In addition to the bishop, our Diocese has three governing bodies. We learned about the first of these, Diocesan Convention, a few weeks ago. This week we will look more closely at Diocesan Convention as a governance body and introduce the other two bodies, Diocesan Council and Standing Committee.
Diocesan Convention

The Diocesan Convention is a body composed of all clergy who are canonically resident in the Diocese and elected delegates from each congregation. The number of delegates is based on the number of confirmed communicants in good standing in the congregation. The Diocesan Convention meets once each year, in October, to conduct the business of the Diocese. The Diocesan Council is the legislative body when the Convention is in recess.

Additional information is available by viewing the " Diocesan Convention " page.

Diocesan Council

Exercises the power of the Convention and performs planning and policy making between meetings of Convention. Oversees the policies, programs, mission, and budget of the Diocese and may initiate new work. Also is the legal corporate body of the Episcopal Church in Hawai‘i and, as such, is responsible for the business and property of the Church. 

Additional information is available on the " Diocesan Council " page.

Standing Committee

Serves as the Bishop’s Council of Advice. Performs duties as specified by the General and Diocesan Convention, and the Constitution and Canons of the Episcopal Church and the Diocese of Hawai‘i. Serves as the Ecclesiastical authority when there is no bishop. The Standing Committee meets on the third Saturday of each month, (on the morning of Diocesan Council meetings) and, occasionally, on call.

Additional information is available on the " Standing Committee " page.

So, what does all this mean for you?  

Once again, this governance structure gives you an ideal opportunity to get involved. You can run for a position as a Convention Delegate from All Saint's. Each January, during our Annual Parish Meeting, we elect delegates. Please consider running.

Once you are engaged in the Diocesan Convention, seek a seat on the Diocesan Council or Standing Committee. This is e xactly what Nelson Secretario did. He is now a member of the Diocesan Council and also serves on the Commission on Finance and Administration that reports to the Diocesan Council. 
Mahalo Nelson for accepting this responsibility and serving on our behalf.

Hey, if Nelson can do it, so can you!

I hope this information is helpful the next time someone says, “Take me to your leader”.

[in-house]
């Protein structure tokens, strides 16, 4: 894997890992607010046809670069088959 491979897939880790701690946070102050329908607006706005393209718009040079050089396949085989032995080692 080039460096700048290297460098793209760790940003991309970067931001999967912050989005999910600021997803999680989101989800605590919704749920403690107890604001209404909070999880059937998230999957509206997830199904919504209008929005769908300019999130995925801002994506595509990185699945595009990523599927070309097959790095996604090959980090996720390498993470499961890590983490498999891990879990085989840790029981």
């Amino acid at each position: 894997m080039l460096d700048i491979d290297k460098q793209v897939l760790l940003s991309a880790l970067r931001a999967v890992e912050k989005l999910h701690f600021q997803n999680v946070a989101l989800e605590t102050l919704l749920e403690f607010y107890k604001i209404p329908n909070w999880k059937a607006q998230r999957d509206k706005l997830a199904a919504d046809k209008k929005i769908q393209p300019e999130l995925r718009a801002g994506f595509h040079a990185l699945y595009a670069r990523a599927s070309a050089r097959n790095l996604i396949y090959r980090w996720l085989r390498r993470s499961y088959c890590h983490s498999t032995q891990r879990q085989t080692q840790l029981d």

If you have any questions about Leadership at our Parish, please feel free to contact Bill Caldwell , David Murray , Mary Margaret Smith , or any member of the Vestry.

Bill Caldwell
The Epistle
Episcopal Church Response to Crisis at the Border

Episcopal Church Office of Public Affairs
Posted Jul 3, 2019
Over the past several weeks, The Episcopal Church has responded to the reports of inhumane conditions for children and other asylum seekers in government custody in a number of ways. This response includes calls for donations and goods from Episcopal dioceses on the border, prayers for those seeking safety, efforts to engage in advocacy, and pastoral messages from bishops around the Church.

“We are children of the one God who is the Creator of us all,” said Presiding Bishop Michael Curry. “It is our sisters, our brothers, our siblings who are seeking protection and asylum, fleeing violence and danger to children, searching for a better life for themselves and their children. The crisis at the border is not simply a challenge of partisan politics but a test of our personal and public morality and human decency.”

The Episcopal Church, through the Office of Government Relations (OGR) and Episcopal Migration Ministries (EMM), has compiled a list of resources, bishop statements, and information in response to the ongoing humanitarian situation at the southern border.

“Reports of poor care for children in Customs and Border Protection (CBP) custody and continued policies to limit access to asylum are extremely concerning to people of faith. We must remember these children are here because they cannot find safety anywhere else,” stated Rebecca Linder Blachly, Director of The Episcopal Church Office of Government Relations. “The U.S. has an established system to process asylum seekers, who are coming to the U.S. legally. The response to asylum seekers who are desperate and afraid should not be deterrence or detention. We have the capability to respond in a humane and compassionate manner, and I am grateful for everyone in The Episcopal Church who is responding to this crisis.”

The list of resources for education and support is available on the EMM website  and will continue to be updated with ways to learn more and take action. The OGR and EMM webinar with Bishop Michael Hunn of the Diocese of Rio Grande will be made available on-demand through this website as well.

“The enormity of the challenge is daunting. It is easy to feel helpless to make a difference. While we cannot do everything, we can do something,” said Curry. “The links to resources of bishops and dioceses on the border, the Office of Government Relations and Episcopal Migration Ministries offer practical suggestions for how we can each and together do something.”